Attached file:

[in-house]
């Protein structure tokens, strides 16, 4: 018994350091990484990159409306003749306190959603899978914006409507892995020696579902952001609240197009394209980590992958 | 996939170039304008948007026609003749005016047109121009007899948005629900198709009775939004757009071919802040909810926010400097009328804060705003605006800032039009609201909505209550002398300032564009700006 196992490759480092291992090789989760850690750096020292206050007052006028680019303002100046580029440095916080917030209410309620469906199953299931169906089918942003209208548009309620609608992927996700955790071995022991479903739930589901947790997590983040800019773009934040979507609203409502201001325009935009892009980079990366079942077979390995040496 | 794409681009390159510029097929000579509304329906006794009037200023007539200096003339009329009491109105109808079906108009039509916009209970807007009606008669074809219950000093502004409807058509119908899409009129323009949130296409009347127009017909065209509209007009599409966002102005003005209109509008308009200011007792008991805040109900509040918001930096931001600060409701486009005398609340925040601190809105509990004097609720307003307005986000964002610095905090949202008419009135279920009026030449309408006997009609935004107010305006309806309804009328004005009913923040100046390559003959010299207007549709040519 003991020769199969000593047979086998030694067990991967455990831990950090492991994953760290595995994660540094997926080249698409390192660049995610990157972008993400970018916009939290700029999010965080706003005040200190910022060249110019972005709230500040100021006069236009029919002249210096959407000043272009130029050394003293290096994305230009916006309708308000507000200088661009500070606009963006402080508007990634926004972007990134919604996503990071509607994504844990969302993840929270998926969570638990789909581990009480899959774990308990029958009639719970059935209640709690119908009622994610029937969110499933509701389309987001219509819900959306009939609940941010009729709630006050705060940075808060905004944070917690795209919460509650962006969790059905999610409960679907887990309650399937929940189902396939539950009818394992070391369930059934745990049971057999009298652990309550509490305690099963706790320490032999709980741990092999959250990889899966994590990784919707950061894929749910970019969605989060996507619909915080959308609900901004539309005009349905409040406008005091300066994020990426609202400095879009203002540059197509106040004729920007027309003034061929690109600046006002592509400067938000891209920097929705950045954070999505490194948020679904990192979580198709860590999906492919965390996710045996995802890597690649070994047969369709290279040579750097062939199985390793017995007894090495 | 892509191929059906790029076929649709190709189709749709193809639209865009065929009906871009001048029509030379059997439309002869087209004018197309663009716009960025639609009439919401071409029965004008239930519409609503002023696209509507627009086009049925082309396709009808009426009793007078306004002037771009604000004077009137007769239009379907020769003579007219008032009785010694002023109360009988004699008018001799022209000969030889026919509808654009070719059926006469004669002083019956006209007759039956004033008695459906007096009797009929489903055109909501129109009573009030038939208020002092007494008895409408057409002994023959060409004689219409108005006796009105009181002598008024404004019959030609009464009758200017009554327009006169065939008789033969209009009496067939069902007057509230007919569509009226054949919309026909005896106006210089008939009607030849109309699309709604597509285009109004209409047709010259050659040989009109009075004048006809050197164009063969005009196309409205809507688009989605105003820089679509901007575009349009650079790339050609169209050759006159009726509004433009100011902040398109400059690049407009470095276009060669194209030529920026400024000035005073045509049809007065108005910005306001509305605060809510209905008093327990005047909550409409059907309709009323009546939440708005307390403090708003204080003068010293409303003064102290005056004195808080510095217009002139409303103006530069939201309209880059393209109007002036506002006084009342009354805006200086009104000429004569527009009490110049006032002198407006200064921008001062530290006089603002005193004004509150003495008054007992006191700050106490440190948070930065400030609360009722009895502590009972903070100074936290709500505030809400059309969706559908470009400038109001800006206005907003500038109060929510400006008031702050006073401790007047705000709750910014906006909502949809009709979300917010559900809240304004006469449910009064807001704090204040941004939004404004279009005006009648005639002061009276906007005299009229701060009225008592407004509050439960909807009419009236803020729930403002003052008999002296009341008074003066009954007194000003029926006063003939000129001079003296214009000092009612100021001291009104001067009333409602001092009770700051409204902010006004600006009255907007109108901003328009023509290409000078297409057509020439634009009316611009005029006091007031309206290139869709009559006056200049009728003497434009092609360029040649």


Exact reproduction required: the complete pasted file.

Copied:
[in-house]
């Protein structure tokens, strides 16, 4: 018994350091990484990159409306003749306190959603899978914006409507892995020696579902952001609240197009394209980590992958 | 996939170039304008948007026609003749005016047109121009007899948005629900198709009775939004757009071919802040909810926010400097009328804060705003605006800032039009609201909505209550002398300032564009700006 196992490759480092291992090789989760850690750096020292206050007052006028680019303002100046580029440095916080917030209410309620469906199953299931169906089918942003209208548009309620609608992927996700955790071995022991479903739930589901947790997590983040800019773009934040979507609203409502201001325009935009892009980079990366079942077979390995040496 | 794409681009390159510029097929000579509304329906006794009037200023007539200096003339009329009491109105109808079906108009039509916009209970807007009606008669074809219950000093502004409807058509119908899409009129323009949130296409009347127009017909065209509209007009599409966002102005003005209109509008308009200011007792008991805040109900509040918001930096931001600060409701486009005398609340925040601190809105509990004097609720307003307005986000964002610095905090949202008419009135279920009026030449309408006997009609935004107010305006309806309804009328004005009913923040100046390559003959010299207007549709040519 003991020769199969000593047979086998030694067990991967455990831990950090492991994953760290595995994660540094997926080249698409390192660049995610990157972008993400970018916009939290700029999010965080706003005040200190910022060249110019972005709230500040100021006069236009029919002249210096959407000043272009130029050394003293290096994305230009916006309708308000507000200088661009500070606009963006402080508007990634926004972007990134919604996503990071509607994504844990969302993840929270998926969570638990789909581990009480899959774990308990029958009639719970059935209640709690119908009622994610029937969110499933509701389309987001219509819900959306009939609940941010009729709630006050705060940075808060905004944070917690795209919460509650962006969790059905999610409960679907887990309650399937929940189902396939539950009818394992070391369930059934745990049971057999009298652990309550509490305690099963706790320490032999709980741990092999959250990889899966994590990784919707950061894929749910970019969605989060996507619909915080959308609900901004539309005009349905409040406008005091300066994020990426609202400095879009203002540059197509106040004729920007027309003034061929690109600046006002592509400067938000891209920097929705950045954070999505490194948020679904990192979580198709860590999906492919965390996710045996995802890597690649070994047969369709290279040579750097062939199985390793017995007894090495 | 892509191929059906790029076929649709190709189709749709193809639209865009065929009906871009001048029509030379059997439309002869087209004018197309663009716009960025639609009439919401071409029965004008239930519409609503002023696209509507627009086009049925082309396709009808009426009793007078306004002037771009604000004077009137007769239009379907020769003579007219008032009785010694002023109360009988004699008018001799022209000969030889026919509808654009070719059926006469004669002083019956006209007759039956004033008695459906007096009797009929489903055109909501129109009573009030038939208020002092007494008895409408057409002994023959060409004689219409108005006796009105009181002598008024404004019959030609009464009758200017009554327009006169065939008789033969209009009496067939069902007057509230007919569509009226054949919309026909005896106006210089008939009607030849109309699309709604597509285009109004209409047709010259050659040989009109009075004048006809050197164009063969005009196309409205809507688009989605105003820089679509901007575009349009650079790339050609169209050759006159009726509004433009100011902040398109400059690049407009470095276009060669194209030529920026400024000035005073045509049809007065108005910005306001509305605060809510209905008093327990005047909550409409059907309709009323009546939440708005307390403090708003204080003068010293409303003064102290005056004195808080510095217009002139409303103006530069939201309209880059393209109007002036506002006084009342009354805006200086009104000429004569527009009490110049006032002198407006200064921008001062530290006089603002005193004004509150003495008054007992006191700050106490440190948070930065400030609360009722009895502590009972903070100074936290709500505030809400059309969706559908470009400038109001800006206005907003500038109060929510400006008031702050006073401790007047705000709750910014906006909502949809009709979300917010559900809240304004006469449910009064807001704090204040941004939004404004279009005006009648005639002061009276906007005299009229701060009225008592407004509050439960909807009419009236803020729930403002003052008999002296009341008074003066009954007194000003029926006063003939000129001079003296214009000092009612100021001291009104001067009333409602001092009770700051409204902010006004600006009255907007109108901003328009023509290409000078297409057509020439634009009316611009005029006091007031309206290139869709009559006056200049009728003497434009092609360029040649």